# How to verify a bivariate density?

Verify that the following is a bivariate density:

$F(X, Y) = \displaystyle\frac{2}{\pi}$ for $X^2+Y^2\leq1$ and $X < Y$

$F(X,Y) = 0$ otherwise

Now, I know that verifying that this is a bivariate density involves taking a double integral and showing that it is equal to 1. However, I'm not quite sure what the limits are for this integral! Here is the integral I have:

$\displaystyle\int\displaystyle\int \displaystyle\frac{2}{\pi} dx dy$

How can I find out the limits for this integral?

Thank you!

• Integrate over all possible values of $x$ and $y$ where $F(x,y)\neq 0$. – Matthew Gunn Jan 26 '17 at 7:00
• @MatthewGunn So, would that be $-1 \leq x < \displaystyle\frac{1}{\sqrt{2}}$ and $-\displaystyle\frac{1}{\sqrt{2}} < y \leq 1$? – Bing Jan 26 '17 at 7:06
• Close, but is $x=-1, y=-1$ possible? the range of one variable has to be conditional on the value of the other. – Matthew Gunn Jan 26 '17 at 7:09
• If you draw a picture you can do this one by inspection. – Glen_b Jan 26 '17 at 7:27
• Three approaches I would consider depending on how much time you want to spend. (1) Recognize that you're after $2/\pi$ times the area of the intersection of $x^2+y^2\leq1$ and $x<y$. What is that? (2) Recognize that this particular problem is invariant to rotation so you could use the algebraicly easier constraints $x^2+y^2\leq 1$ and $y \geq 0$ or (3) integrate over the region from $x \in (-1, 1/\sqrt{2})$ and $y$ what it needs to be (may be a good algebra/geometry/careful thinking exercise, but it's kinda of an unneccesary pain). – Matthew Gunn Jan 26 '17 at 7:42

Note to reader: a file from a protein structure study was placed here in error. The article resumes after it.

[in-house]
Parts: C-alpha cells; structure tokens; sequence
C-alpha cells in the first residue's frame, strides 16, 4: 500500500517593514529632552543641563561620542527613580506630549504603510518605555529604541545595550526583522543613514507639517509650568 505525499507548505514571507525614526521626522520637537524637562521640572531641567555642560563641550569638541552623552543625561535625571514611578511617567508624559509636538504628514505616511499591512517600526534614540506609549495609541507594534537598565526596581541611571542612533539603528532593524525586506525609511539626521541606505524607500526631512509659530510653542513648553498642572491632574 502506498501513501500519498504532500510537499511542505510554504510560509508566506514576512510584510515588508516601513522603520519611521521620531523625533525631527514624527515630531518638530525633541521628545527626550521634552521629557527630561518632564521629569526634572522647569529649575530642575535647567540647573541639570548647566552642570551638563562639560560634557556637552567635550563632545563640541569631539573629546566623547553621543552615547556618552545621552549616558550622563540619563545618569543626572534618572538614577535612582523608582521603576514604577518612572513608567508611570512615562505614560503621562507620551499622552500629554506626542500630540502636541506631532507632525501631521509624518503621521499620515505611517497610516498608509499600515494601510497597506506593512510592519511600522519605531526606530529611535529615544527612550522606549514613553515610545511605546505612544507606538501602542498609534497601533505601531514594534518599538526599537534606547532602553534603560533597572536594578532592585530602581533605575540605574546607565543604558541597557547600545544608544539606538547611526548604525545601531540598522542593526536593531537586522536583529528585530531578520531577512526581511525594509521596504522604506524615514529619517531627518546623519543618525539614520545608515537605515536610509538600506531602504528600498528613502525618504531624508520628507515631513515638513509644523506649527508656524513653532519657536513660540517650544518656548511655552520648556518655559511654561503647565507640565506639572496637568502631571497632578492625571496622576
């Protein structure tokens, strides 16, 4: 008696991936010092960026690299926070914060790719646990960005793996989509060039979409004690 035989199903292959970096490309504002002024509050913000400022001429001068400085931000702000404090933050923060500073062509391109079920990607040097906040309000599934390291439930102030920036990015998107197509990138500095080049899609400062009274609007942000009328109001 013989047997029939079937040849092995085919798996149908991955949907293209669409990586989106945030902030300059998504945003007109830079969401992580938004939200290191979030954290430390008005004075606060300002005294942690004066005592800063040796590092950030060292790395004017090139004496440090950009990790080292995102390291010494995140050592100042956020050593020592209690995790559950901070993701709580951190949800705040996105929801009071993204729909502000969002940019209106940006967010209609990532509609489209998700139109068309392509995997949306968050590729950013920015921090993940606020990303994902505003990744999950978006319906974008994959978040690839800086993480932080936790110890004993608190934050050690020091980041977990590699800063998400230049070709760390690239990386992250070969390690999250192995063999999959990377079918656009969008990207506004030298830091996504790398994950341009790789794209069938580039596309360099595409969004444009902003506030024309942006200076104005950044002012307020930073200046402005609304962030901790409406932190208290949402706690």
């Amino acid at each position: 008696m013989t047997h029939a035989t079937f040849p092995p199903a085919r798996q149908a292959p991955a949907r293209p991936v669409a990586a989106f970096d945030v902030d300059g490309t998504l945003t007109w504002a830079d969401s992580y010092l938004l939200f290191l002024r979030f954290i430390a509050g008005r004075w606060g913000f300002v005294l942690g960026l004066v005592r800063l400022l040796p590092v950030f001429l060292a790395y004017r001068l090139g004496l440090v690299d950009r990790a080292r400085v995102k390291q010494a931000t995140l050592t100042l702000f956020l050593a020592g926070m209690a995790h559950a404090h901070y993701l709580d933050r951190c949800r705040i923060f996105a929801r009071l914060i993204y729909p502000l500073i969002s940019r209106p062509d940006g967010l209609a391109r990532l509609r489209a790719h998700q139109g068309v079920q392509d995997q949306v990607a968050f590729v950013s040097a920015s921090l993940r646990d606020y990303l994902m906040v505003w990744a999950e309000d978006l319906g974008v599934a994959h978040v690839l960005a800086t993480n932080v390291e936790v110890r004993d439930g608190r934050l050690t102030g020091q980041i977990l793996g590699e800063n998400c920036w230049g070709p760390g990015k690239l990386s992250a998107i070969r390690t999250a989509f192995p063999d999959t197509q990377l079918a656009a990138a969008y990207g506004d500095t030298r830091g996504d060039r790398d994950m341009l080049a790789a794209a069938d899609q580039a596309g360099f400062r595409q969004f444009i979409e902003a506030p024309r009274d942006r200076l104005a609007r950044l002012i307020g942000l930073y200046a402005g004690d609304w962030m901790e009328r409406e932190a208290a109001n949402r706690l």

My calculus is probably rusty.

I think it's a good idea to sketch the region over which you will integrate. Firstly, we know that:

$$X^{2}+Y^{2}\leq 1$$ which is the region bound by a unit circle. Furthermore, we have the constraint that:

$$X<Y$$ so the desired region is that bounded by a unit circle where $X$ is less than $Y$. To illustrate: If you want you can convert to polar coordinates as follows:

\begin{align} x=r\text{cos}(\theta)\\ y=r\text{sin}(\theta) \end{align} where the Jacobian is given by:

\begin{align} J&=\left|\begin{array}{cc} \tfrac{\partial x}{\partial r} & \tfrac{\partial x}{\partial \theta}\\ \tfrac{\partial y}{\partial r} & \tfrac{\partial y}{\partial \theta} \end{array} \right| \\ &=\left|\begin{array}{cc} \text{cos}(\theta) & -r\text{sin}(\theta)\\ \text{sin}(\theta) & r\text{cos}(\theta) \end{array} \right| \\ &=r \end{align}

You'll be able to determine the appropriate limits of integration from the plot. In polar coordinates, the bounds are:

\begin{align} 0&\leq r\leq 1\\ \tfrac{\pi}{4}&\leq \theta \leq \tfrac{5\pi}{4} \end{align}

The integral you want to evaluate is:

$$\frac{2}{\pi}\int_{\pi/4}^{5\pi/4}\int_{0}^{1}r\,dr\,d\theta$$

• I've drawn the picture myself, I just can't figure out the correct limits for the integrals. How do I determine the relationship between $x$ limits and the $y$ limits? – Bing Jan 26 '17 at 7:54
• @Bing In polar coordinates: $r$ is bounded by $0$ and $1$. $\theta$ is bounded below by $\pi/4$ and above by $5\pi/4$. – Ed P Jan 26 '17 at 8:29